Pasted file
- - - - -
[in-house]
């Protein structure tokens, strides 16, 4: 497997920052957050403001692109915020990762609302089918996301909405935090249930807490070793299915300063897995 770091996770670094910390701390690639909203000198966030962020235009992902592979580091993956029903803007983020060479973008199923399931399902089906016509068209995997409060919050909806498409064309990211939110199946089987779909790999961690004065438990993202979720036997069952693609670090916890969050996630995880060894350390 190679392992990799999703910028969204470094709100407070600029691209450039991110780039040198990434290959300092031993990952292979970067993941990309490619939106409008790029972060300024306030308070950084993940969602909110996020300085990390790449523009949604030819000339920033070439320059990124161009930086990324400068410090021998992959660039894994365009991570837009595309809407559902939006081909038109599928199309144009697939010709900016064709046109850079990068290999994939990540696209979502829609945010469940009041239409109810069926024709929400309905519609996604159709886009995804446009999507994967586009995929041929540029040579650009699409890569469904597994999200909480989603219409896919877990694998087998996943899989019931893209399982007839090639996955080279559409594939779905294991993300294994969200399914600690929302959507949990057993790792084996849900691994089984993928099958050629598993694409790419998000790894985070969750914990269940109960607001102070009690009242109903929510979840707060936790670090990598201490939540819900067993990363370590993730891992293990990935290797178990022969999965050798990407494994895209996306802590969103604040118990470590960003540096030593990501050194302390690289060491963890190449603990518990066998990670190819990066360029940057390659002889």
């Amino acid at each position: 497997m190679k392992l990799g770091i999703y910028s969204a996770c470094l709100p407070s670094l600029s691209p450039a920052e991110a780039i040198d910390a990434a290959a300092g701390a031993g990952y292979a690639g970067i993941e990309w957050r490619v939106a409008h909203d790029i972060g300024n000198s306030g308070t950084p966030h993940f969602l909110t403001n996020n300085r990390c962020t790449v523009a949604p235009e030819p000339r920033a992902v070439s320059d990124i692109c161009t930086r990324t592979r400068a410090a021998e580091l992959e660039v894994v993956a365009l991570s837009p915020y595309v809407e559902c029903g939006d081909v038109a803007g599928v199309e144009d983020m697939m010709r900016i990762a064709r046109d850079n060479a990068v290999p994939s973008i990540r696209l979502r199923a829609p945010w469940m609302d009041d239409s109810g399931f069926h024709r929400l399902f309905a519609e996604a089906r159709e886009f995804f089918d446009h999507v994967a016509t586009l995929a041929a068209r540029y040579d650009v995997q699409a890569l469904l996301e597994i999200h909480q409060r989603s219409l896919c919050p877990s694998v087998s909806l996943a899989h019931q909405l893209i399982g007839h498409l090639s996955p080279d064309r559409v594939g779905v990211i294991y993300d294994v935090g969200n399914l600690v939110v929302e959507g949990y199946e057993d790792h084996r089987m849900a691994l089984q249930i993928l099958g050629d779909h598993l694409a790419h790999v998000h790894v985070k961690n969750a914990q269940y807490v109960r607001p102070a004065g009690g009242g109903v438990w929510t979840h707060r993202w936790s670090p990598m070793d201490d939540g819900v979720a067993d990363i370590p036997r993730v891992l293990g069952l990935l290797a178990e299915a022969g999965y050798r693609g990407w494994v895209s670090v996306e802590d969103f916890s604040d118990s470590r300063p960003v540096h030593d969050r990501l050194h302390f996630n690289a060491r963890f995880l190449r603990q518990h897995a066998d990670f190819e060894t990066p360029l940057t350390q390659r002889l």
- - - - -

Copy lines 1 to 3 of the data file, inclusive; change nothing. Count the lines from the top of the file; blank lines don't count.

[in-house]
């Protein structure tokens, strides 16, 4: 497997920052957050403001692109915020990762609302089918996301909405935090249930807490070793299915300063897995 770091996770670094910390701390690639909203000198966030962020235009992902592979580091993956029903803007983020060479973008199923399931399902089906016509068209995997409060919050909806498409064309990211939110199946089987779909790999961690004065438990993202979720036997069952693609670090916890969050996630995880060894350390 190679392992990799999703910028969204470094709100407070600029691209450039991110780039040198990434290959300092031993990952292979970067993941990309490619939106409008790029972060300024306030308070950084993940969602909110996020300085990390790449523009949604030819000339920033070439320059990124161009930086990324400068410090021998992959660039894994365009991570837009595309809407559902939006081909038109599928199309144009697939010709900016064709046109850079990068290999994939990540696209979502829609945010469940009041239409109810069926024709929400309905519609996604159709886009995804446009999507994967586009995929041929540029040579650009699409890569469904597994999200909480989603219409896919877990694998087998996943899989019931893209399982007839090639996955080279559409594939779905294991993300294994969200399914600690929302959507949990057993790792084996849900691994089984993928099958050629598993694409790419998000790894985070969750914990269940109960607001102070009690009242109903929510979840707060936790670090990598201490939540819900067993990363370590993730891992293990990935290797178990022969999965050798990407494994895209996306802590969103604040118990470590960003540096030593990501050194302390690289060491963890190449603990518990066998990670190819990066360029940057390659002889």
């Amino acid at each position: 497997m190679k392992l990799g770091i999703y910028s969204a996770c470094l709100p407070s670094l600029s691209p450039a920052e991110a780039i040198d910390a990434a290959a300092g701390a031993g990952y292979a690639g970067i993941e990309w957050r490619v939106a409008h909203d790029i972060g300024n000198s306030g308070t950084p966030h993940f969602l909110t403001n996020n300085r990390c962020t790449v523009a949604p235009e030819p000339r920033a992902v070439s320059d990124i692109c161009t930086r990324t592979r400068a410090a021998e580091l992959e660039v894994v993956a365009l991570s837009p915020y595309v809407e559902c029903g939006d081909v038109a803007g599928v199309e144009d983020m697939m010709r900016i990762a064709r046109d850079n060479a990068v290999p994939s973008i990540r696209l979502r199923a829609p945010w469940m609302d009041d239409s109810g399931f069926h024709r929400l399902f309905a519609e996604a089906r159709e886009f995804f089918d446009h999507v994967a016509t586009l995929a041929a068209r540029y040579d650009v995997q699409a890569l469904l996301e597994i999200h909480q409060r989603s219409l896919c919050p877990s694998v087998s909806l996943a899989h019931q909405l893209i399982g007839h498409l090639s996955p080279d064309r559409v594939g779905v990211i294991y993300d294994v935090g969200n399914l600690v939110v929302e959507g949990y199946e057993d790792h084996r089987m849900a691994l089984q249930i993928l099958g050629d779909h598993l694409a790419h790999v998000h790894v985070k961690n969750a914990q269940y807490v109960r607001p102070a004065g009690g009242g109903v438990w929510t979840h707060r993202w936790s670090p990598m070793d201490d939540g819900v979720a067993d990363i370590p036997r993730v891992l293990g069952l990935l290797a178990e299915a022969g999965y050798r693609g990407w494994v895209s670090v996306e802590d969103f916890s604040d118990s470590r300063p960003v540096h030593d969050r990501l050194h302390f996630n690289a060491r963890f995880l190449r603990q518990h897995a066998d990670f190819e060894t990066p360029l940057t350390q390659r002889l």